Abstract Urban vitality, as a metric, measures the attractiveness and competitiveness of a city and is a driver of development. As the physical and social space of human activities, the urban landscape has close connections with urban vitality according to classical theories. However, limited quantitative criteria for the urban landscape and gaps between macro urban planning and micro design create difficulties when constructing a vibrant city. In this study, we quantitatively examined the relationship between the urban landscape and urban vitality at the street block level using geospatial open data to discover where, how, and to what extent we could improve urban vitality, taking 15 Chinese metropolises as a case study. Results indicate that, among the three aspects of the urban landscape considered, the city plan pattern has the highest effect on stimulating vitality, followed by the land use and the patterns of building form. Specifically, the three-dimensional form of buildings has a greater effect than a two-dimensional form. In addition, convenient transportation, a compact block form, diverse buildings, mixed land use, and high buildings are the main characteristics of vibrant blocks. The results also show that the effects of the urban landscape have spatial variations and obvious diurnal discrepancies. Furthermore, over 20 and 33% of the blocks in these cities are identified as low-vitality blocks during the day and night, respectively, and are then categorized into six different types. The identification of the common characteristics of these low-vitality blocks can be taken as references for designing a vibrant urbanity.
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Call Number IDA @ intern @ Serial (down) 2946
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Author Dick, R.
Title The Biological Basis for the Canadian Guideline for Outdoor Lighting 1. General Scotobiology Type Journal Article
Year 2020 Publication Journal of the Royal Astronomical Society of Canada Abbreviated Journal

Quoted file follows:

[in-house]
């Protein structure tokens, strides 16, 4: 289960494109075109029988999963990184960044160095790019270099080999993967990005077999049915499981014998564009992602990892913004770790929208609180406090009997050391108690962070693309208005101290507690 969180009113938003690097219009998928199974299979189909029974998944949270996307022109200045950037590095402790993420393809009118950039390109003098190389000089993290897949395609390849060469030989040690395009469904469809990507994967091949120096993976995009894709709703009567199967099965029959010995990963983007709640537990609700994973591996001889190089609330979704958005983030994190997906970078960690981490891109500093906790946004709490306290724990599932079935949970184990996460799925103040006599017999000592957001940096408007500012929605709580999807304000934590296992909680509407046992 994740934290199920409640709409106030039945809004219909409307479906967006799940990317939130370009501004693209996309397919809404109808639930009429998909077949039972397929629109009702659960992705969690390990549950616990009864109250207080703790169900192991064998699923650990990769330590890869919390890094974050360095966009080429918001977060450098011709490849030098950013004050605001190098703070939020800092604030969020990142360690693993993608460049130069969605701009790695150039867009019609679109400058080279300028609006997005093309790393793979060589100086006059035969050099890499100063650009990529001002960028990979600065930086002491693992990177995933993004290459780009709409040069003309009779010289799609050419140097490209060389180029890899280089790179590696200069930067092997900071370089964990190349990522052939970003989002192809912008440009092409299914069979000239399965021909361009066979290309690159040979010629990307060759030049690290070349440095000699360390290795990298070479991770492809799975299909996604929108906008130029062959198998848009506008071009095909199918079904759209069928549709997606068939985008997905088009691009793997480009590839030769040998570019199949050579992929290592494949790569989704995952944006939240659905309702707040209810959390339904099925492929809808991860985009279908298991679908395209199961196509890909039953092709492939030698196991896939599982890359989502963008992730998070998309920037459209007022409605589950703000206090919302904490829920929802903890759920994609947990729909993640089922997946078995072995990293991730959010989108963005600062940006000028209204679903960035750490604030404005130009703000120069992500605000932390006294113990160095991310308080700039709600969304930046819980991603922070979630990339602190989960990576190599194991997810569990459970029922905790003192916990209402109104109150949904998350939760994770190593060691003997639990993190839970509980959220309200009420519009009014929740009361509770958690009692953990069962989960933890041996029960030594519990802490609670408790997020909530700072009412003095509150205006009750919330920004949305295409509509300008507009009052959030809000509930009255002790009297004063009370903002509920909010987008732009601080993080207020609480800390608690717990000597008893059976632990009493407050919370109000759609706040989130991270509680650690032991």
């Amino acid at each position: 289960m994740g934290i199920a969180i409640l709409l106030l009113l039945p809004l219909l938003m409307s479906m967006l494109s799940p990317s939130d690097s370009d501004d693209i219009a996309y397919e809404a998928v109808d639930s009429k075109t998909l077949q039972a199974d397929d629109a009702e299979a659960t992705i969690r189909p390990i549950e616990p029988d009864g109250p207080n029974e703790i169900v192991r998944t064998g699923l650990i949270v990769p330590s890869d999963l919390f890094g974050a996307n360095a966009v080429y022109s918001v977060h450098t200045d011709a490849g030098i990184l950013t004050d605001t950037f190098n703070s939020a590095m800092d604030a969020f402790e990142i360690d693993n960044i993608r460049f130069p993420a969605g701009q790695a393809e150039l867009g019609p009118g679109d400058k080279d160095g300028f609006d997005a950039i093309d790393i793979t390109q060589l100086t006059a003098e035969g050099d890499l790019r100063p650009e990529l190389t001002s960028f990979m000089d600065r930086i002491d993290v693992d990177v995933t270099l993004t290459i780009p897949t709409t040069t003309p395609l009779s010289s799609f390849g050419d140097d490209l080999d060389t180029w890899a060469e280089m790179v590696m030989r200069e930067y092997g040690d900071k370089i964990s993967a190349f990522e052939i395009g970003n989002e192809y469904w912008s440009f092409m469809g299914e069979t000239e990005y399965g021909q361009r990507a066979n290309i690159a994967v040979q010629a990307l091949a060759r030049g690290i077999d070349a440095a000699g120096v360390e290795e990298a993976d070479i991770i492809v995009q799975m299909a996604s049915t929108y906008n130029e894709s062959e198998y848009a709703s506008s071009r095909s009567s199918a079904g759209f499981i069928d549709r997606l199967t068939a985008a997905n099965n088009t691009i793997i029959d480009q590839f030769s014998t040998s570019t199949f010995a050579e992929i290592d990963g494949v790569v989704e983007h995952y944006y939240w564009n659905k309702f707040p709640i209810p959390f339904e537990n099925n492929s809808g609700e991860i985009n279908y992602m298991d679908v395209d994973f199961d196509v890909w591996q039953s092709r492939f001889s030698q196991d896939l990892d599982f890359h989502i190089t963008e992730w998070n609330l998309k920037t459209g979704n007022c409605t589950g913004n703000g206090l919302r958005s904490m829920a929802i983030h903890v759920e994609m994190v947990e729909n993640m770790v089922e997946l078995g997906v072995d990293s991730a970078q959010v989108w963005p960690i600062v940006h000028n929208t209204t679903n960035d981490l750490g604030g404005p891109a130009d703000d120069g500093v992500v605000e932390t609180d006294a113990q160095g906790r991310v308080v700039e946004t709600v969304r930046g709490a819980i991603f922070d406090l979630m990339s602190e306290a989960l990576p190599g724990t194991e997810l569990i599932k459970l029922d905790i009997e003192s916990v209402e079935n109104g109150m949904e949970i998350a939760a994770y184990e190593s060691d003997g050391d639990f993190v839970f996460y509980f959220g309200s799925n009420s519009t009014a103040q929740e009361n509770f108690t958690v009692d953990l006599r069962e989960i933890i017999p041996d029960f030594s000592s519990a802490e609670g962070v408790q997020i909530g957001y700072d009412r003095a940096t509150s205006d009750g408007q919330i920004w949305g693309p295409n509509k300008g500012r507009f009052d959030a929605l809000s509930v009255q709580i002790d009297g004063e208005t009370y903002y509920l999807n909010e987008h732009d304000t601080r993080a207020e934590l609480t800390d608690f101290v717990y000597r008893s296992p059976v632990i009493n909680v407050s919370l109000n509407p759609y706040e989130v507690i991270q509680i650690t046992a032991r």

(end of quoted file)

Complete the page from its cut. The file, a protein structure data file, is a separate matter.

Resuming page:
Volume 114 Issue 3 Pages 122-126
Keywords Biology; Ecology
Abstract The subject of limiting outdoor lighting seems straightforward- it saves electricity and reduces glare, but society has a predilection for activity at night that requires more than natural light. This extends beyond urban areas. “Cottage country” is well lit along the shoreline, and even campgrounds filled with amateur astronomers have lots of unshielded lights. Although these tend to be red, they still undermine our night vision (Dick, 2016) and change the nocturnal ambience. The main problem of whether outdoor lighting is good or bad depends on who is judge. Is there a less equivocal way to assess or define acceptable outdoor lighting, especially in rural areas? Must rural lighting follow “Best Practices” for cities? This is the first in a series of papers that will discuss the science behind the ecological impacts of artificial (anthropogenic) light at night. It will propose rational solutions to reduce these impacts and will define the characteristics of artificial light that minimize these disruptions that we call lighting with “low-ecological impact.” Although taking an ecological approach to outdoor lighting is unusual, we have observed that if the nocturnal environment is preserved for wildlife, it is usually sufficient for astronomy. Although it is understood that observatories may require a curfew during the three weeks centred on the new Moon. This first paper will set the stage for this somewhat unorthodox exploration into light.
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Call Number IDA @ intern @ Serial (down) 2945
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Author Deal, S.
Title Striking a Balance Between Starry Skies and Urban Illumination Type Journal Article
Year 2020 Publication Water Log Abbreviated Journal
Volume 40 Issue 2 Pages
Keywords Planning; Ecology; Skyglow; Commentary
Abstract For countless centuries, people have looked up at the night sky in awe and wonder. However, the starry night skies have been increasingly subsumed by ambient light from cities. Many urban areas across the world are over illuminated, leaving city dwellers unable to take in the natural day-night pattern of the skies. This disruption is not merely a setback for stargazers; excessive lighting from city streets can have an adverse impact on wildlife and human welfare. Sea turtle hatchlings, which instinctively crawl towards the night sky to reach the safety of the ocean, may be enticed by the stronger

glow of nearby streetlights. Artificial lights also steer migratory bird species off course and interfere with their ability to detect ideal conditions for nesting.

1 Overly bright lighting in residential areas can disrupt human sleeping

habits as well. These impacts associated with excess lighting

show that cities have an important role to play in regulating

lighting sources
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Call Number IDA @ intern @ Serial (down) 2944